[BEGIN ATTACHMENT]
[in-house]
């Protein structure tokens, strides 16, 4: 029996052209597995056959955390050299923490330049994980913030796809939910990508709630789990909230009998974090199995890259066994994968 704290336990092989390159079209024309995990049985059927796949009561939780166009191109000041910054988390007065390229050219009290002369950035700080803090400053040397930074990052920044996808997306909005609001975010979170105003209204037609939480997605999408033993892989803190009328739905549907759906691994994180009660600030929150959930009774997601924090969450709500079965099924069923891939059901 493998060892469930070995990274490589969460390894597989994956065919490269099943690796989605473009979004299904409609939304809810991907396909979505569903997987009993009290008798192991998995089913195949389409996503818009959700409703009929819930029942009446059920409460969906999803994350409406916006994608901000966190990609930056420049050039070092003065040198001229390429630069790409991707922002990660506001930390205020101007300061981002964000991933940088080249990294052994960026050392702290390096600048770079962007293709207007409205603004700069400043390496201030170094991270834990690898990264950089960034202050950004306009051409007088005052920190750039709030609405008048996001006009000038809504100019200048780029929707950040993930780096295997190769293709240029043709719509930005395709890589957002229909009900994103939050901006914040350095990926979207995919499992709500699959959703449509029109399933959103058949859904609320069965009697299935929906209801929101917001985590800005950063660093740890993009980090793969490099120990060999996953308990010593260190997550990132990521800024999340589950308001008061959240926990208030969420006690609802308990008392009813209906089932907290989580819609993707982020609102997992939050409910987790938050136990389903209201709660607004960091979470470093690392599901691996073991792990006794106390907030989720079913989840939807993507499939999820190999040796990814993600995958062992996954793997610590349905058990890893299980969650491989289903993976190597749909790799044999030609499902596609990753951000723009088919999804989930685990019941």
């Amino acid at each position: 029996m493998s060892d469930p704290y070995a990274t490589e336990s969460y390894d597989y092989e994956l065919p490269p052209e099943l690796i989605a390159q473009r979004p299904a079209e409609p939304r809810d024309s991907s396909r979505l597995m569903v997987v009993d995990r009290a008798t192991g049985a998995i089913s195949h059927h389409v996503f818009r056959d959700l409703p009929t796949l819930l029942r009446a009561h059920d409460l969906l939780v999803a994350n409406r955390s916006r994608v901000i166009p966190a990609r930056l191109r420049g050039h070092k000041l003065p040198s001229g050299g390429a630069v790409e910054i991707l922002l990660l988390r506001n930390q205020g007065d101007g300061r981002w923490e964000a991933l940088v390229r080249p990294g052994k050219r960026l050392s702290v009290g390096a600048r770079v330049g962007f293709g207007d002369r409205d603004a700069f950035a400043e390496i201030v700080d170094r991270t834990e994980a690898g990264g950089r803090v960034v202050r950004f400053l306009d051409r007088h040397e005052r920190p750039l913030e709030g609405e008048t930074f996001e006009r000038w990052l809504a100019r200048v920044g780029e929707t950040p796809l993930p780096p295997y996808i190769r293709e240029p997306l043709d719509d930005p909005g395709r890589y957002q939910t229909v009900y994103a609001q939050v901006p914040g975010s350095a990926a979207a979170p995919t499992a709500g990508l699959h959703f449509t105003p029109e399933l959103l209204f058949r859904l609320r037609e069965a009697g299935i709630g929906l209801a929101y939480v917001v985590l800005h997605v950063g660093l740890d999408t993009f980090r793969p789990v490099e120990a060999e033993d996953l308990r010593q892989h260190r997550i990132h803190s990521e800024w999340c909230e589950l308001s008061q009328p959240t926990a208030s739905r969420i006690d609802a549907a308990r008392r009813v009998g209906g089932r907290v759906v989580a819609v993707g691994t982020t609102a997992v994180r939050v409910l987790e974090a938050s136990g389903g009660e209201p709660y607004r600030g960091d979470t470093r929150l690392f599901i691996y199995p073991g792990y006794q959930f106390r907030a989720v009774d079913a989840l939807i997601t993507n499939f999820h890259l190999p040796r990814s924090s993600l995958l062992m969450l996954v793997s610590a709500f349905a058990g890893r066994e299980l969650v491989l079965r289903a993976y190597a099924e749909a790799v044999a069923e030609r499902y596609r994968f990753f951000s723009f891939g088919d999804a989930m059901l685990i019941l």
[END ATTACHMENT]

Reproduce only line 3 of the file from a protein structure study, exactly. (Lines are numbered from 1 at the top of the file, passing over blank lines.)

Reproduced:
């Amino acid at each position: 029996m493998s060892d469930p704290y070995a990274t490589e336990s969460y390894d597989y092989e994956l065919p490269p052209e099943l690796i989605a390159q473009r979004p299904a079209e409609p939304r809810d024309s991907s396909r979505l597995m569903v997987v009993d995990r009290a008798t192991g049985a998995i089913s195949h059927h389409v996503f818009r056959d959700l409703p009929t796949l819930l029942r009446a009561h059920d409460l969906l939780v999803a994350n409406r955390s916006r994608v901000i166009p966190a990609r930056l191109r420049g050039h070092k000041l003065p040198s001229g050299g390429a630069v790409e910054i991707l922002l990660l988390r506001n930390q205020g007065d101007g300061r981002w923490e964000a991933l940088v390229r080249p990294g052994k050219r960026l050392s702290v009290g390096a600048r770079v330049g962007f293709g207007d002369r409205d603004a700069f950035a400043e390496i201030v700080d170094r991270t834990e994980a690898g990264g950089r803090v960034v202050r950004f400053l306009d051409r007088h040397e005052r920190p750039l913030e709030g609405e008048t930074f996001e006009r000038w990052l809504a100019r200048v920044g780029e929707t950040p796809l993930p780096p295997y996808i190769r293709e240029p997306l043709d719509d930005p909005g395709r890589y957002q939910t229909v009900y994103a609001q939050v901006p914040g975010s350095a990926a979207a979170p995919t499992a709500g990508l699959h959703f449509t105003p029109e399933l959103l209204f058949r859904l609320r037609e069965a009697g299935i709630g929906l209801a929101y939480v917001v985590l800005h997605v950063g660093l740890d999408t993009f980090r793969p789990v490099e120990a060999e033993d996953l308990r010593q892989h260190r997550i990132h803190s990521e800024w999340c909230e589950l308001s008061q009328p959240t926990a208030s739905r969420i006690d609802a549907a308990r008392r009813v009998g209906g089932r907290v759906v989580a819609v993707g691994t982020t609102a997992v994180r939050v409910l987790e974090a938050s136990g389903g009660e209201p709660y607004r600030g960091d979470t470093r929150l690392f599901i691996y199995p073991g792990y006794q959930f106390r907030a989720v009774d079913a989840l939807i997601t993507n499939f999820h890259l190999p040796r990814s924090s993600l995958l062992m969450l996954v793997s610590a709500f349905a058990g890893r066994e299980l969650v491989l079965r289903a993976y190597a099924e749909a790799v044999a069923e030609r499902y596609r994968f990753f951000s723009f891939g088919d999804a989930m059901l685990i019941l």